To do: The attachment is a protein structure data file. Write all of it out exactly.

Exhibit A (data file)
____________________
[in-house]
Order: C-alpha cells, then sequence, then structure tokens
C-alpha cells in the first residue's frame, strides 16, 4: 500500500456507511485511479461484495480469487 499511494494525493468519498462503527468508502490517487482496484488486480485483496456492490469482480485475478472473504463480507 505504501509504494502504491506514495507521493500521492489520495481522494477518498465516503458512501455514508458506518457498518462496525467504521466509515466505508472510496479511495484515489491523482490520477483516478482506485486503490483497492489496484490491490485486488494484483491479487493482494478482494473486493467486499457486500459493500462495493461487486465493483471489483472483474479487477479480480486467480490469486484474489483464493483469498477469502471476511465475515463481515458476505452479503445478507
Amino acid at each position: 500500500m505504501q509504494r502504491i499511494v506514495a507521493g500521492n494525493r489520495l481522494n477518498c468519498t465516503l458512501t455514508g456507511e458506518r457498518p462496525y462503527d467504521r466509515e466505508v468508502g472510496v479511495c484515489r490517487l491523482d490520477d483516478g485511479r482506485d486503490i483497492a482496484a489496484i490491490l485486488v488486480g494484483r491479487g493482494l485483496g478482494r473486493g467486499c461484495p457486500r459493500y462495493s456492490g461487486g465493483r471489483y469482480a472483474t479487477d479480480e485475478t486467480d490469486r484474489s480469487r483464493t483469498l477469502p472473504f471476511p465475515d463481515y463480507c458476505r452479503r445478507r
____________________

[in-house]
Order: C-alpha cells, then sequence, then structure tokens
C-alpha cells in the first residue's frame, strides 16, 4: 500500500456507511485511479461484495480469487 499511494494525493468519498462503527468508502490517487482496484488486480485483496456492490469482480485475478472473504463480507 505504501509504494502504491506514495507521493500521492489520495481522494477518498465516503458512501455514508458506518457498518462496525467504521466509515466505508472510496479511495484515489491523482490520477483516478482506485486503490483497492489496484490491490485486488494484483491479487493482494478482494473486493467486499457486500459493500462495493461487486465493483471489483472483474479487477479480480486467480490469486484474489483464493483469498477469502471476511465475515463481515458476505452479503445478507
Amino acid at each position: 500500500m505504501q509504494r502504491i499511494v506514495a507521493g500521492n494525493r489520495l481522494n477518498c468519498t465516503l458512501t455514508g456507511e458506518r457498518p462496525y462503527d467504521r466509515e466505508v468508502g472510496v479511495c484515489r490517487l491523482d490520477d483516478g485511479r482506485d486503490i483497492a482496484a489496484i490491490l485486488v488486480g494484483r491479487g493482494l485483496g478482494r473486493g467486499c461484495p457486500r459493500y462495493s456492490g461487486g465493483r471489483y469482480a472483474t479487477d479480480e485475478t486467480d490469486r484474489s480469487r483464493t483469498l477469502p472473504f471476511p465475515d463481515y463480507c458476505r452479503r445478507r